0

I should really get some sleep now: sudo dpkg-reconfigure xserver-xorg-video-intel Maybe this helps someone else!


1

Displaylink just released a Linux driver for USB 3 devices: http://www.displaylink.com/downloads/ubuntu.php I tested it under Ubuntu 15.04 with Dell's USB3-Ethernet/VGA/HDMI adapter and it kind of worked, although the recognized display resolution was too low. Also, I have to re-run the installation script after every reboot


0

I just had a similar problem with my Radeon HD 4650, and spent a lot of time looking for the solution. I finally found help here. As instructed, I removed the word nomodeset from /boot/grub/grub.cfg, and then regenerated grub by doing grub-mkcofnig -o /tmp/grub.cfg. Note: I did the editing of grub.cfg with gedit, which I started in terminal with the ...


0

You may need to run: sudo apt-get build-dep nvidia-331 or similar, before installation. I'm on my phone right now but you can run apt-get --help If you get command not found. This should install the dependencies needed to execute the build.


0

If you do a ps alxww|grep X you should see that your X server is running with the option -auth followed by some filename. This file holds a random number called the MIT-MAGIC-COOKIE-1. Only X11 clients that can present this number to the X11 server in the protocol startup are allowed to connect. Apps run by the same user who started the server will find ...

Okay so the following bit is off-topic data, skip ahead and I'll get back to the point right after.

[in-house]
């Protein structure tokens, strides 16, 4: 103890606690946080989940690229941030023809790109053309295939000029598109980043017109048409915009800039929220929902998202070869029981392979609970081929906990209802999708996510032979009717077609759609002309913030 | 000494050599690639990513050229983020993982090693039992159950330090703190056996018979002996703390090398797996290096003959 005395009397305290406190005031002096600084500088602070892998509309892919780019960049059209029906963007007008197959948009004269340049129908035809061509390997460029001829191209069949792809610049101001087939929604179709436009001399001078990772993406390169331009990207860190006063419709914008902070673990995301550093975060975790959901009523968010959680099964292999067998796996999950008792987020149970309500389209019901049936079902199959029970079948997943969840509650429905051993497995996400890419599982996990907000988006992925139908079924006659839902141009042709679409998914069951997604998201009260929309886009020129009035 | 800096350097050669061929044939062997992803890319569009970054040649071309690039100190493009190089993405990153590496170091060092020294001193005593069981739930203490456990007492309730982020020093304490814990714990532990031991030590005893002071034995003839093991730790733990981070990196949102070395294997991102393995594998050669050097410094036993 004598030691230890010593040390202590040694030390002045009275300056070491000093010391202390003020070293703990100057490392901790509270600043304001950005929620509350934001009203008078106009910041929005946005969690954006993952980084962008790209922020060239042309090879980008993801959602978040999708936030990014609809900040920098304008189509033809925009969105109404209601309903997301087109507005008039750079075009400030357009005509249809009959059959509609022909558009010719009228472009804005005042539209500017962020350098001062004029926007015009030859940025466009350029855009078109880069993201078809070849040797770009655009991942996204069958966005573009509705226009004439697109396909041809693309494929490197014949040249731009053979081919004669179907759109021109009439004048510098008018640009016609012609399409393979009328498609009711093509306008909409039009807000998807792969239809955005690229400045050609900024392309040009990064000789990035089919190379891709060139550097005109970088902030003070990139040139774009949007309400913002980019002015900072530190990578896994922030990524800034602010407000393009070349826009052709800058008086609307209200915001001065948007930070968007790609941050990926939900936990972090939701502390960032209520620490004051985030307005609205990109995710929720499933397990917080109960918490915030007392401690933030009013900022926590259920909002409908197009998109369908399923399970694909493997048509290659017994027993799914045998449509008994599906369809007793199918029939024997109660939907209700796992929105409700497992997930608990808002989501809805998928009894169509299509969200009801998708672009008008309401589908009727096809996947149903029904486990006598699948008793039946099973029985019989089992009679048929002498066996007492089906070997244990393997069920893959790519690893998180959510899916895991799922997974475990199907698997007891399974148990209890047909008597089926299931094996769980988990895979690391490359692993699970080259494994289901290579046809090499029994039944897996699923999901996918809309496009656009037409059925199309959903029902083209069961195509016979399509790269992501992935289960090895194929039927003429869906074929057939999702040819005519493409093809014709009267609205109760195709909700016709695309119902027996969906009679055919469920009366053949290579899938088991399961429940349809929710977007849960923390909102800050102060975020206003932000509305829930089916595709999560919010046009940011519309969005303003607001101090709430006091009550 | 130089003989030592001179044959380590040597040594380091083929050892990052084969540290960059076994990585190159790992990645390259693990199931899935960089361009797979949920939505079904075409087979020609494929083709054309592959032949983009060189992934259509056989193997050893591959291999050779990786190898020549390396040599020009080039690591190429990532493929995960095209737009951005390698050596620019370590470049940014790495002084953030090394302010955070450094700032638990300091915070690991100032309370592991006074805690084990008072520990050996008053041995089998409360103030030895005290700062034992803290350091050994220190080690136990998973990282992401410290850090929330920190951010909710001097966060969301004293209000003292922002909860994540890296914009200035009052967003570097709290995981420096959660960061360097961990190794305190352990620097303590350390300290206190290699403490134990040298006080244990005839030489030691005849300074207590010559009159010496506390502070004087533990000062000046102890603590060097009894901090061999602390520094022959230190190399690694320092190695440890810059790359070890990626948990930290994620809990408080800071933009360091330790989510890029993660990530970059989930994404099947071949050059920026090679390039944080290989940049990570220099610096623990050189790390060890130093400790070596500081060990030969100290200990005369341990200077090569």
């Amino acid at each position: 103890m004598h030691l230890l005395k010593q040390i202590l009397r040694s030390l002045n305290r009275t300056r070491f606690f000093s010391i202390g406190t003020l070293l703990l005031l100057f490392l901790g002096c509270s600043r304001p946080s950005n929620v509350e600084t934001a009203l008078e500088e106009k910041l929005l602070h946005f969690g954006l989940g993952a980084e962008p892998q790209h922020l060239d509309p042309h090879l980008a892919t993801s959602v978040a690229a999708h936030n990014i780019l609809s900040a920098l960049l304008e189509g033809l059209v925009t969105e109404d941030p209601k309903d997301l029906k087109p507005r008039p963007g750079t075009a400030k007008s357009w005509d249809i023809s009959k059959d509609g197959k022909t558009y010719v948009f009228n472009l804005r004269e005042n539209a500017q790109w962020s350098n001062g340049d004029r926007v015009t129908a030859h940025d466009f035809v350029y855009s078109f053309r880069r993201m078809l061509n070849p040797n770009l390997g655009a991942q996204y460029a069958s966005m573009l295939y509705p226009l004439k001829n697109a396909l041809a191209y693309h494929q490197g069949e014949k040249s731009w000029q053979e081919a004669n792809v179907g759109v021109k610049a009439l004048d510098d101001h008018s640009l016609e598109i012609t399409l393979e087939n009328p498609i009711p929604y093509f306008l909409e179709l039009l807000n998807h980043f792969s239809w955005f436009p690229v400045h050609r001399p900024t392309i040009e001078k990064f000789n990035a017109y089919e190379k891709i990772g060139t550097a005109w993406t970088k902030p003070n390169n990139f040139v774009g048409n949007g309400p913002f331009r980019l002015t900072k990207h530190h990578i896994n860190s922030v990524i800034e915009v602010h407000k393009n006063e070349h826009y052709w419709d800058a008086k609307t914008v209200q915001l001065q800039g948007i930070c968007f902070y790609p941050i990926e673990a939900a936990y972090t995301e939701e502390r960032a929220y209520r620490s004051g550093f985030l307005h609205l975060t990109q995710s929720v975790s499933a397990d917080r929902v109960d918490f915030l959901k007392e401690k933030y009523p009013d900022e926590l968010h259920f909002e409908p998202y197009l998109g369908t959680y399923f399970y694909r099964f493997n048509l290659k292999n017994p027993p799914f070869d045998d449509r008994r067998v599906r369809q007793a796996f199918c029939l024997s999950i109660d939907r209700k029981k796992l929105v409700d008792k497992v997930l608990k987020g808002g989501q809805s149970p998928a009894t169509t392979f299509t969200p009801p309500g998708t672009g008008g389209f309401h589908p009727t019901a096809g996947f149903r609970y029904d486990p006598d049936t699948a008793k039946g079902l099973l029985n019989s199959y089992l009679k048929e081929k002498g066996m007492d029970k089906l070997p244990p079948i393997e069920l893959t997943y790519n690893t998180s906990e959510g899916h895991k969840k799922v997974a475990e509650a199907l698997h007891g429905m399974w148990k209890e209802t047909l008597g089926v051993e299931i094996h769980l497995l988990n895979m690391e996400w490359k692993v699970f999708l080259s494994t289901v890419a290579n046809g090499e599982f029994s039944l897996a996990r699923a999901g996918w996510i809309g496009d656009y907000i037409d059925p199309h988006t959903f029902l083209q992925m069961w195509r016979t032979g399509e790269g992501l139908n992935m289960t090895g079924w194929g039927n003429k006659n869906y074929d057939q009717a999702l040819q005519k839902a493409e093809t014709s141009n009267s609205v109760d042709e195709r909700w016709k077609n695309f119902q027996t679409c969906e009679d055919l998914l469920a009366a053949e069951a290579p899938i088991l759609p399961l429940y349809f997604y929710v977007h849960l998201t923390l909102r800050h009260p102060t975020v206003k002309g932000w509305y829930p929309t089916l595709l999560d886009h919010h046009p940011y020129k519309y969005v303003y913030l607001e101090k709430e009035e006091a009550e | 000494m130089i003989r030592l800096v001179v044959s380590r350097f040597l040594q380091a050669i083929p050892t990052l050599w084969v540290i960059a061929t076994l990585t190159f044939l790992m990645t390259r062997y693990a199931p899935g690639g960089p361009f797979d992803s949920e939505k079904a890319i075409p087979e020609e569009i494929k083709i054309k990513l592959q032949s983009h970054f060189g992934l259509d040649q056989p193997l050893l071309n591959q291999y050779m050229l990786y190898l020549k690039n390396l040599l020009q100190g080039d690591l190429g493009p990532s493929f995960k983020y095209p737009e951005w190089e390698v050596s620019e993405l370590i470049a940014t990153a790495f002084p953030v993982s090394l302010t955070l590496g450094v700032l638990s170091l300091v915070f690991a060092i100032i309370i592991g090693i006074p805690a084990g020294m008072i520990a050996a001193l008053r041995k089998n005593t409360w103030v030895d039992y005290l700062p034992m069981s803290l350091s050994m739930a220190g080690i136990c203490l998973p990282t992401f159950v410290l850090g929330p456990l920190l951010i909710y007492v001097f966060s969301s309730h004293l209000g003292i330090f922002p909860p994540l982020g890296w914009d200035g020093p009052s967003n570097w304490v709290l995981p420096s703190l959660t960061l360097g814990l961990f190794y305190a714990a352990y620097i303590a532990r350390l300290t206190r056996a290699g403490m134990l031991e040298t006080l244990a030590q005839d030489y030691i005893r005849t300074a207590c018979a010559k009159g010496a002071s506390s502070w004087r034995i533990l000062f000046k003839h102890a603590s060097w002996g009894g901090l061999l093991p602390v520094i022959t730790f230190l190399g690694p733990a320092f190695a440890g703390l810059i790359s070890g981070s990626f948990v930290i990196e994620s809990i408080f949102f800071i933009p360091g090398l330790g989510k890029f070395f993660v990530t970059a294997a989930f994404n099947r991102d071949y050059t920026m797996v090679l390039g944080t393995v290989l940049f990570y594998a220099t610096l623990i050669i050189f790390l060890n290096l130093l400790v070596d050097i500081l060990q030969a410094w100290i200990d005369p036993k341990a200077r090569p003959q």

0

First, to give access only to the Gitlab CI runner, you need to use a more restricted command: xhost +SI:localuser:gitlab-runner Second, /etc/rc.local runs way too early for this command to have effect, and further, you need to set $DISPLAY for it to work. It depends on how your X server is being started. If you're using LightDM, I think you can make it ...


1

I managed to setup with slight modification of above instructions which I got in this nvidia forum 1 While installing NVIDIA drivers nvidia-libgl(or nvidia-gl) overwrites mesa-libgl. This results AMD GPU based GUI to broke. In order to prevent this I installed nvidia with --no-opengl-files option. sudo ./NVIDI* --no-opengl-files However later when ...